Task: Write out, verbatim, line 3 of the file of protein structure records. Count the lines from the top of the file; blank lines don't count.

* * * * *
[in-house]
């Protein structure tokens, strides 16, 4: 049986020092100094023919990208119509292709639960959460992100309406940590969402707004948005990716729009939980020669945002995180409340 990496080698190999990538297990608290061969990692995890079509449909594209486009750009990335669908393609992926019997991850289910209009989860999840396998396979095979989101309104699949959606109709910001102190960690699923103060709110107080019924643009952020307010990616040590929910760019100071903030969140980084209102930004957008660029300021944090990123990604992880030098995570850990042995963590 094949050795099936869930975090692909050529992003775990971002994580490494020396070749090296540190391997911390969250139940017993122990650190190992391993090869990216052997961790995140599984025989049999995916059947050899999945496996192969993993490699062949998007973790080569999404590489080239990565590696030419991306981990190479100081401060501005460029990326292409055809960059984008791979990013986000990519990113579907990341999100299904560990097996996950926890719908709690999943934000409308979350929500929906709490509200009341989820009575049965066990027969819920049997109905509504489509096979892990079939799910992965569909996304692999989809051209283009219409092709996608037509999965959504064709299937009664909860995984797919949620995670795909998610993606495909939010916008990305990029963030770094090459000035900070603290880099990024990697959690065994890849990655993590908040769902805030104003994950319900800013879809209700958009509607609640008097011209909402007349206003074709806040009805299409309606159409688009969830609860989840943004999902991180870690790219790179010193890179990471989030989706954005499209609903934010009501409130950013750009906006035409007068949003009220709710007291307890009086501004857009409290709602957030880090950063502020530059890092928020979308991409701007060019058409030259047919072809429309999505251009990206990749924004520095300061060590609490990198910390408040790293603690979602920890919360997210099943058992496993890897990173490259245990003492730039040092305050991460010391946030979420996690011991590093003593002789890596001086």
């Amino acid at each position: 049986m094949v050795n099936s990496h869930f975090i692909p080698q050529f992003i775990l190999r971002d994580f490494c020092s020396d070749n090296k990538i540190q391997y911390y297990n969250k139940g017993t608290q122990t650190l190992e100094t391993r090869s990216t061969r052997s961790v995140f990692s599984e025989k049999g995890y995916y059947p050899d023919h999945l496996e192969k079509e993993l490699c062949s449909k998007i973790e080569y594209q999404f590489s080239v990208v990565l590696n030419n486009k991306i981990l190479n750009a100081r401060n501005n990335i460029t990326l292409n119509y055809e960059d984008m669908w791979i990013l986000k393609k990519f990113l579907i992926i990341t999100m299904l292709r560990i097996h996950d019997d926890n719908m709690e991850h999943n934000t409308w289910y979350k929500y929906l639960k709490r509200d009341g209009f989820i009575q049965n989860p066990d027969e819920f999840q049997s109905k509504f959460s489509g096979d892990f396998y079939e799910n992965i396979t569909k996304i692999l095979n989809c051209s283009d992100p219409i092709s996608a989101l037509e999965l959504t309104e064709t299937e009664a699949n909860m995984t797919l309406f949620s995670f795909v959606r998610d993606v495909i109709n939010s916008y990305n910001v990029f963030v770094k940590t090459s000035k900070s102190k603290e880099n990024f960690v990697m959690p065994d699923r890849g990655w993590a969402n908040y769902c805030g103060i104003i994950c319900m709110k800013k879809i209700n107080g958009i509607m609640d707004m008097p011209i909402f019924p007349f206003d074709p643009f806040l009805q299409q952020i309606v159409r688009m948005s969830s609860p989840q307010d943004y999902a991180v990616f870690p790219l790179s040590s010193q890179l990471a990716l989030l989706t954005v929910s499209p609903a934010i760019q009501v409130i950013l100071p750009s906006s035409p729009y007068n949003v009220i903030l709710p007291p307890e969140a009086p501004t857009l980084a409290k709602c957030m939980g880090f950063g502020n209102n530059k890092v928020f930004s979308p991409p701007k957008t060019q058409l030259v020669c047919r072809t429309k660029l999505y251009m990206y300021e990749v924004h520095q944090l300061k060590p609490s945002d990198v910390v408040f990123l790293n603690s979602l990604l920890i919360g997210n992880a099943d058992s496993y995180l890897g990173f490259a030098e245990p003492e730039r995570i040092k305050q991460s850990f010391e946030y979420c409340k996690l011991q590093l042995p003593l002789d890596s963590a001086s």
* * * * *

């Amino acid at each position: 049986m094949v050795n099936s990496h869930f975090i692909p080698q050529f992003i775990l190999r971002d994580f490494c020092s020396d070749n090296k990538i540190q391997y911390y297990n969250k139940g017993t608290q122990t650190l190992e100094t391993r090869s990216t061969r052997s961790v995140f990692s599984e025989k049999g995890y995916y059947p050899d023919h999945l496996e192969k079509e993993l490699c062949s449909k998007i973790e080569y594209q999404f590489s080239v990208v990565l590696n030419n486009k991306i981990l190479n750009a100081r401060n501005n990335i460029t990326l292409n119509y055809e960059d984008m669908w791979i990013l986000k393609k990519f990113l579907i992926i990341t999100m299904l292709r560990i097996h996950d019997d926890n719908m709690e991850h999943n934000t409308w289910y979350k929500y929906l639960k709490r509200d009341g209009f989820i009575q049965n989860p066990d027969e819920f999840q049997s109905k509504f959460s489509g096979d892990f396998y079939e799910n992965i396979t569909k996304i692999l095979n989809c051209s283009d992100p219409i092709s996608a989101l037509e999965l959504t309104e064709t299937e009664a699949n909860m995984t797919l309406f949620s995670f795909v959606r998610d993606v495909i109709n939010s916008y990305n910001v990029f963030v770094k940590t090459s000035k900070s102190k603290e880099n990024f960690v990697m959690p065994d699923r890849g990655w993590a969402n908040y769902c805030g103060i104003i994950c319900m709110k800013k879809i209700n107080g958009i509607m609640d707004m008097p011209i909402f019924p007349f206003d074709p643009f806040l009805q299409q952020i309606v159409r688009m948005s969830s609860p989840q307010d943004y999902a991180v990616f870690p790219l790179s040590s010193q890179l990471a990716l989030l989706t954005v929910s499209p609903a934010i760019q009501v409130i950013l100071p750009s906006s035409p729009y007068n949003v009220i903030l709710p007291p307890e969140a009086p501004t857009l980084a409290k709602c957030m939980g880090f950063g502020n209102n530059k890092v928020f930004s979308p991409p701007k957008t060019q058409l030259v020669c047919r072809t429309k660029l999505y251009m990206y300021e990749v924004h520095q944090l300061k060590p609490s945002d990198v910390v408040f990123l790293n603690s979602l990604l920890i919360g997210n992880a099943d058992s496993y995180l890897g990173f490259a030098e245990p003492e730039r995570i040092k305050q991460s850990f010391e946030y979420c409340k996690l011991q590093l042995p003593l002789d890596s963590a001086s």